In June of 2007 we launched a new quality assurance effort, building ways for people to get involved without needing to plunge exclusively into our bug-management tool. In October we launched a new support effort, building on the work community members have provided via forums. Today our end user support offering includes an online knowledge base, forums for discussion and troubleshooting, and one-to-one live support. We also made event planning and speaking planning a public activity, and have developed programs to assist more Mozilla contributors to become active public speakers about Mozilla.

4. Product

The number of people using Firefox on a daily basis nearly doubled from 27.9 million in 2006 to 48.9 million in 2007. As of October 2008 that number has grown to 67.7 million. In 2007 and 2008 three titans of the Internet and software industry — Microsoft, Apple and Google — all released competitive Web browsers. Our market share continues to rise, our community continues to grow and Firefox continues to provide leadership in innovation, technology, and user experience. Living among giants is not easy, but the Mozilla community continues to demonstrate that our efforts stand the test of competition and continue to lead the way.

Other Mozilla projects remain vital, with committed contributors and users. Worldwide, SeaMonkey has approximately five million users and Thunderbird has five to ten million users. Bugzilla installations are hard to count since many of them are internal to an organization. But we see Bugzilla installations everywhere, and over sixty thousand copies of Bugzilla were downloaded in 2007, with hundreds of companies identifying themselves as Bugzilla users.

The impact of our userbase allows us to help move the Internet industry to a more open and participatory environment — accessible content, standards-based implementations, and bringing participation and distributed decision-making to new aspects of Internet life.

In 2007 we began a new, focused effort to bring the Firefox experience to mobile devices; early steps included forming a team and identifying mobile platforms as a central part of our work going forward. We’ve begun shipping development milestones and early releases in 2008.

We’ve also started new initiatives to promote innovation across the Mozilla world by providing a home and infrastructure for experimental work via Mozilla Labs. Innovation is a notoriously difficult thing to build into an organization; we’ve adopted a flexible approach that we expect to grow and change over time. The Mozilla community is diverse and creative, our challenge here is to build environments that both encourage individual creativity and that allow us to work at scale.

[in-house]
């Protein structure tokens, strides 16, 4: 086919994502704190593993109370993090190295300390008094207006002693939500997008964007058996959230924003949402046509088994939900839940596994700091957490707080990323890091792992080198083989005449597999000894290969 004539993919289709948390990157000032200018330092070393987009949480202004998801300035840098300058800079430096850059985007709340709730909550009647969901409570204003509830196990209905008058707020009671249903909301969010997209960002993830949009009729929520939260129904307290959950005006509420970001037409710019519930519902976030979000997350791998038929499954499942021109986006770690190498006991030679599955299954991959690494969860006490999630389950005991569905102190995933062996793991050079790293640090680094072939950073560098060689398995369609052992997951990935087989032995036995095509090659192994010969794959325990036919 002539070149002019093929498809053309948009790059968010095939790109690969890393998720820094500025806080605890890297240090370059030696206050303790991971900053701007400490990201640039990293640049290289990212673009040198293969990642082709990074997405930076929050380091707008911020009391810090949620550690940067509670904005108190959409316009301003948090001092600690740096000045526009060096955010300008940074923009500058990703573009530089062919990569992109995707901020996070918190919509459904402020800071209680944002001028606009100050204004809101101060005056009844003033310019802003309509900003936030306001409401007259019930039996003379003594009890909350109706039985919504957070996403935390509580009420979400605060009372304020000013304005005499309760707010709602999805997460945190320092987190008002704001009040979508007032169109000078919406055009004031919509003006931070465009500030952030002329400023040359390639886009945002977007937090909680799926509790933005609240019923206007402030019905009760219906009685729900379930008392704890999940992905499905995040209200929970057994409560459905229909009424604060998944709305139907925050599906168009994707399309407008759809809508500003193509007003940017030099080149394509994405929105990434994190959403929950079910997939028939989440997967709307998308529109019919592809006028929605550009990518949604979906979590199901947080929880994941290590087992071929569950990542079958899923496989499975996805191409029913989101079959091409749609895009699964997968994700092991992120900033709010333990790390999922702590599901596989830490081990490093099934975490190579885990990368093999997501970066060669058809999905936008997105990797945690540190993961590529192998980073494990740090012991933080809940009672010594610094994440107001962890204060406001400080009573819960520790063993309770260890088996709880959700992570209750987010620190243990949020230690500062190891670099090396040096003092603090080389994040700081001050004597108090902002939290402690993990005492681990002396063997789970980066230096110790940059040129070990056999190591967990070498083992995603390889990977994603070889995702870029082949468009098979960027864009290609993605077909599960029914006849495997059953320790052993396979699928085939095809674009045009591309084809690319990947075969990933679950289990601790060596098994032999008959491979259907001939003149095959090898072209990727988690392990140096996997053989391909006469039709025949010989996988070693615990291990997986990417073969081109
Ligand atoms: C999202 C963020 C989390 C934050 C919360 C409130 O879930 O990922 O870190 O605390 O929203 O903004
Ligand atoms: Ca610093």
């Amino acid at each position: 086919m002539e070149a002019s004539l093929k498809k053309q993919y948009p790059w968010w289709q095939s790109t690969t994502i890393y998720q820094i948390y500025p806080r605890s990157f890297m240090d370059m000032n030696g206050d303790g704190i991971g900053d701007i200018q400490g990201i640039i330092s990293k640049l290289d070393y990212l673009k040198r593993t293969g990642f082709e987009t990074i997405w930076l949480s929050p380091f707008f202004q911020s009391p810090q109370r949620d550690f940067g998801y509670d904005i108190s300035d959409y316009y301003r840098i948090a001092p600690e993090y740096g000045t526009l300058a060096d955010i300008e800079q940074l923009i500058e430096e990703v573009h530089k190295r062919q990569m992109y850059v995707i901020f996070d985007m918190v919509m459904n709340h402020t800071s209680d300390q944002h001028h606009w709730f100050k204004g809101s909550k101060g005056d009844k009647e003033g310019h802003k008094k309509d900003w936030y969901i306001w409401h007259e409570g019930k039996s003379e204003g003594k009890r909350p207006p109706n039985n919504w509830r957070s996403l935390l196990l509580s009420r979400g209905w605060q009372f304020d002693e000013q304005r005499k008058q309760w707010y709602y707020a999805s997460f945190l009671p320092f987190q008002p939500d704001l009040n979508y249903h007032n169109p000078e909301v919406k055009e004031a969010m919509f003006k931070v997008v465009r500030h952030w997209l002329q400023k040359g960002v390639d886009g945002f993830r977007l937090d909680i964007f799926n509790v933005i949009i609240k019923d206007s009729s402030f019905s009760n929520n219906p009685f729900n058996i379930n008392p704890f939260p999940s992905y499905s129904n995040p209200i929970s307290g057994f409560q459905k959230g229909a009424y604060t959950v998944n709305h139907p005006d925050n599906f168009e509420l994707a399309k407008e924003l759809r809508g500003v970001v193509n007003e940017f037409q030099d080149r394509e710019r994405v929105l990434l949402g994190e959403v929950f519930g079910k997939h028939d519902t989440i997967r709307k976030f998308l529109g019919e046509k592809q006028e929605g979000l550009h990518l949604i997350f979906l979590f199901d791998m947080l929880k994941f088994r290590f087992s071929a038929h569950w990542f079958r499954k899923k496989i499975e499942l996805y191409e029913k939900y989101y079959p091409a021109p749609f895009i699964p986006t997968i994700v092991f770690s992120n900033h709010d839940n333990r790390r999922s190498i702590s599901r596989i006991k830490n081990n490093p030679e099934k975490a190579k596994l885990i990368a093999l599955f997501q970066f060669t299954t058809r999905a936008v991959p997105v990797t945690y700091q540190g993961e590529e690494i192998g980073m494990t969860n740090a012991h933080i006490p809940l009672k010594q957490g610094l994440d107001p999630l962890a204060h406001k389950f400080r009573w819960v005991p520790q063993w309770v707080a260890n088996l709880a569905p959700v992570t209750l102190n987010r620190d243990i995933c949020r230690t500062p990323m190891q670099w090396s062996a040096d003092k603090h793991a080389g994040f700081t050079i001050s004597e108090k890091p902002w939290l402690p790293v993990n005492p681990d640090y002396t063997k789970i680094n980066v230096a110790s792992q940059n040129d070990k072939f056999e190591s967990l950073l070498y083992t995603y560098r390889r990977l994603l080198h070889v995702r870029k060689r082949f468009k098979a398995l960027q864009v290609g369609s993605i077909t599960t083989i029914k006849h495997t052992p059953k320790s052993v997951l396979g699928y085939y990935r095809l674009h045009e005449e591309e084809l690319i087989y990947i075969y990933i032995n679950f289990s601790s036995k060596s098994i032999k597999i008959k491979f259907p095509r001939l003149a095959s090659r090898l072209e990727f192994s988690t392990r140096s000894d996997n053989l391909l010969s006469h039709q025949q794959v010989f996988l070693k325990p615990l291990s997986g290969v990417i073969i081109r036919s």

Mozilla is strong. We’re growing. We’re trying new things. 2007 and 2008 to date have been important, successful years for Mozilla.

I hope Mozilla participants feel proud of what we’ve accomplished and excited about what is still to come. The Internet is still young, and still in its formative stage. Mozilla has, and can continue to empower each one of us to build the Internet into a better place.

  • 0

    42 comments for “Sustainability in Uncertain Times”

    1. 1

      Pingback from Christopher Blizzard · mozilla mission + financials - 2007 and beyond

      [...] Baker has posted some results from Mozilla’s 2007 financial filings and how they relate to our ability to execute against our non-profit mission over the coming [...]

    2. 2

      David Naylor said on November 19th, 2008 at 3:18 pm:

      Good to hear that MoFo is going stronger than ever!

    3. 3

      Pingback from Google Makes Up 88 Percent Of Mozilla’s Revenues, Threatens Its Non-Profit Status

      [...] the (for-now) non-profit Mozilla Foundation released its financial statements for 2007 (embedded below). Revenues for the organization behind the open-source Firefox browser [...]

    4. 4

      Pingback from Google Makes Up 88 Percent Of Mozilla’s Revenues, Threatens Its Non-Profit Status | My Blog Channel

      [...] the (for-now) non-profit Mozilla Foundation released its financial statements for 2007 (embedded below). Revenues for the organization behind the open-source Firefox browser [...]

    5. 5

      Pingback from Google Makes Up 88 Percent Of Mozilla’s Revenues, Threatens Its Non-Profit Status | Tech News - Business News And Social Networking

      [...] the (for-now) non-profit Mozilla Foundation released its financial statements for 2007 (embedded below). Revenues for the organization behind the open-source Firefox browser [...]

    6. 6

      Pingback from Google Makes Up 88 Percent Of Mozilla’s Revenues, Threatens Its Non-Profit Status | American News World - News And Technology

      [...] the (for-now) non-profit Mozilla Foundation released its financial statements for 2007 (embedded below). Revenues for the organization behind the open-source Firefox browser [...]

    7. 7

      Pingback from Mozillaの収益の88%がGoogleから。非営利団体資格危し

      [...] 本日(米国時間11/19)、(今のところ)非営利のMozilla Foundataionが、2007年度の決算報告書を発表した(下に貼ってある)。同組織のオープンソースブラウザー、Firefoxによる収益は12%増の$75M(7500万ドル)で、うちGoogleからの検索関連のロイヤリティーが88%の$66M(6600万ドル)を占めた。(他の検索エンジンからの収益が$2M[200万ドル]程度)。以上の収益は、Firefoxブラウザーに標準装備されているGoogle検索ボックスから生じた検索広告収益の、Mozillaの取り分から成っている。 [...]

    8. 8

      Max Kanat-Alexander said on November 19th, 2008 at 7:23 pm:

      I’m really happy to see all the mentions of Bugzilla! :-)